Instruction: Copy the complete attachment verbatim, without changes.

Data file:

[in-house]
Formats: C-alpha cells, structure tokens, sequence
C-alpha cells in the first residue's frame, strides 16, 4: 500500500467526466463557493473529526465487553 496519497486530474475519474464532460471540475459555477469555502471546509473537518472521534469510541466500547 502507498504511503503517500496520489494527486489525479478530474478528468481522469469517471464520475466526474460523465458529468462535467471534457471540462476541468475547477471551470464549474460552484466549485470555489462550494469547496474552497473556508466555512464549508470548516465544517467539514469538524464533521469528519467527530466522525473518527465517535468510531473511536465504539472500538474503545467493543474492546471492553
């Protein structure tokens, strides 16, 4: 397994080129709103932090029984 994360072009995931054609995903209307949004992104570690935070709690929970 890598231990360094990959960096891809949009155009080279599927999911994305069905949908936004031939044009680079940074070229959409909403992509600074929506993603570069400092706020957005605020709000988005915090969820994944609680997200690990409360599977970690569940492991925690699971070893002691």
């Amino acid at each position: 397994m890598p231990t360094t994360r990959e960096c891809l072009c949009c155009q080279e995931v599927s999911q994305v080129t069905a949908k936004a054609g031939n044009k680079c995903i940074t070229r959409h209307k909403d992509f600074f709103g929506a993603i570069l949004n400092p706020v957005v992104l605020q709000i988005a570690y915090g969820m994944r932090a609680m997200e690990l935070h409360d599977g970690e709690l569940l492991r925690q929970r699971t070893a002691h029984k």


[in-house]
Formats: C-alpha cells, structure tokens, sequence
C-alpha cells in the first residue's frame, strides 16, 4: 500500500467526466463557493473529526465487553 496519497486530474475519474464532460471540475459555477469555502471546509473537518472521534469510541466500547 502507498504511503503517500496520489494527486489525479478530474478528468481522469469517471464520475466526474460523465458529468462535467471534457471540462476541468475547477471551470464549474460552484466549485470555489462550494469547496474552497473556508466555512464549508470548516465544517467539514469538524464533521469528519467527530466522525473518527465517535468510531473511536465504539472500538474503545467493543474492546471492553
């Protein structure tokens, strides 16, 4: 397994080129709103932090029984 994360072009995931054609995903209307949004992104570690935070709690929970 890598231990360094990959960096891809949009155009080279599927999911994305069905949908936004031939044009680079940074070229959409909403992509600074929506993603570069400092706020957005605020709000988005915090969820994944609680997200690990409360599977970690569940492991925690699971070893002691």
């Amino acid at each position: 397994m890598p231990t360094t994360r990959e960096c891809l072009c949009c155009q080279e995931v599927s999911q994305v080129t069905a949908k936004a054609g031939n044009k680079c995903i940074t070229r959409h209307k909403d992509f600074f709103g929506a993603i570069l949004n400092p706020v957005v992104l605020q709000i988005a570690y915090g969820m994944r932090a609680m997200e690990l935070h409360d599977g970690e709690l569940l492991r925690q929970r699971t070893a002691h029984k």